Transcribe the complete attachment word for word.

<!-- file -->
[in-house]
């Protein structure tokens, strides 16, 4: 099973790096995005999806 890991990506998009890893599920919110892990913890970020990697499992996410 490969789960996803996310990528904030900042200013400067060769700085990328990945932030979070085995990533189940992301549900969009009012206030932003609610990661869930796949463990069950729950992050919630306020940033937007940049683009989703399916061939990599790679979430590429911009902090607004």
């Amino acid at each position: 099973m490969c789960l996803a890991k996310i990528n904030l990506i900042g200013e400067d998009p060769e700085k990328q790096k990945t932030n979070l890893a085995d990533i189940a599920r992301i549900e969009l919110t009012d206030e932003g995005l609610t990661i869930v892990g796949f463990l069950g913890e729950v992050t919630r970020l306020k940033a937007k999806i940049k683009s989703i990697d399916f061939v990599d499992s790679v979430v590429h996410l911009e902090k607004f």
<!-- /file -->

[in-house]
């Protein structure tokens, strides 16, 4: 099973790096995005999806 890991990506998009890893599920919110892990913890970020990697499992996410 490969789960996803996310990528904030900042200013400067060769700085990328990945932030979070085995990533189940992301549900969009009012206030932003609610990661869930796949463990069950729950992050919630306020940033937007940049683009989703399916061939990599790679979430590429911009902090607004």
């Amino acid at each position: 099973m490969c789960l996803a890991k996310i990528n904030l990506i900042g200013e400067d998009p060769e700085k990328q790096k990945t932030n979070l890893a085995d990533i189940a599920r992301i549900e969009l919110t009012d206030e932003g995005l609610t990661i869930v892990g796949f463990l069950g913890e729950v992050t919630r970020l306020k940033a937007k999806i940049k683009s989703i990697d399916f061939v990599d499992s790679v979430v590429h996410l911009e902090k607004f």